Amy Rigby w/Deanna Varagona
Sept. 28 at 12th & Porter
In 1996, Amy Rigby caused a sensation with her debut solo album Diary of a Mod Housewifethe culmination of two decades’ worth of playing alongside, becoming romantically involved with, and giving birth to the child of a rock musician. Then in 1998, Rigby followed up Housewife with Middlescence, in which she documented her life as a single mother pushing 40. The silence that greeted the record was unnerving. Even now, Rigby is bewildered by the lack of response, though she understands that she suffered in part because her label Koch Records was in turmoil at the time of her sophomore effort’s release.
Now Koch has been restaffed, and Rigby is ready with her third LP, The Sugar Tree, which she’ll be showcasing Thursday at 12th and Porter. Rigby can only hope that the record will find a niche in a market glutted by teen pop and rap-metal, but when it comes to selling her music, she doesn’t really understand the problem. “I think a lot of my songs are hits,” she says.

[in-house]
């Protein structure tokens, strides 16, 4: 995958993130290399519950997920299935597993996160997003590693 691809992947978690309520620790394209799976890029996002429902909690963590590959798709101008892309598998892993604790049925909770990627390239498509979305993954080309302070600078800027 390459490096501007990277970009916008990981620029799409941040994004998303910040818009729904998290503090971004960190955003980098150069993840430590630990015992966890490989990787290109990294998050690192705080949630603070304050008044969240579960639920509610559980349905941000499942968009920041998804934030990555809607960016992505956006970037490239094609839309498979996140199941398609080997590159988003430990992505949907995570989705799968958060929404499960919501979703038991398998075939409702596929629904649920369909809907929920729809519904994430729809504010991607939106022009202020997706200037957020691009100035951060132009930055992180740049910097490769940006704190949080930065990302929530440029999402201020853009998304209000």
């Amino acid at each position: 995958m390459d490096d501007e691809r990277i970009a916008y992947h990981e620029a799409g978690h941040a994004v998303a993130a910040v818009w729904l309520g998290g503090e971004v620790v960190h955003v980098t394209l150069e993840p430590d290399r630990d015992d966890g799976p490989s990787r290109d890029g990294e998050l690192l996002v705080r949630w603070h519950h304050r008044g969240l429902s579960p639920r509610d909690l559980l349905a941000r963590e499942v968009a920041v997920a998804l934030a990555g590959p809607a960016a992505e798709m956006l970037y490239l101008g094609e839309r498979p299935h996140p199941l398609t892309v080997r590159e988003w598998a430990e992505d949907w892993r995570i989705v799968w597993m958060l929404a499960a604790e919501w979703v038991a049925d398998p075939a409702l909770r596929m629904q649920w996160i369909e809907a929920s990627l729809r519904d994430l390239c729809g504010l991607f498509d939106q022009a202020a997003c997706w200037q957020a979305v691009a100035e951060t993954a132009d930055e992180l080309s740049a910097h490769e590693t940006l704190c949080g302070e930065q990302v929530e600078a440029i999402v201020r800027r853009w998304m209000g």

As the mother of a pre-teen girl, Rigby is well acquainted with the mysteries of Top 40 radio, and she has her favorites. She mentions, “that Backstreet Boys song, ‘I Want It That Way.’ It just has an inevitable feeling to it. And I liked that first Britney Spears single, but this new one, it’s like they just took the blueprint. You know, ‘This is how we built the first hit.’ ”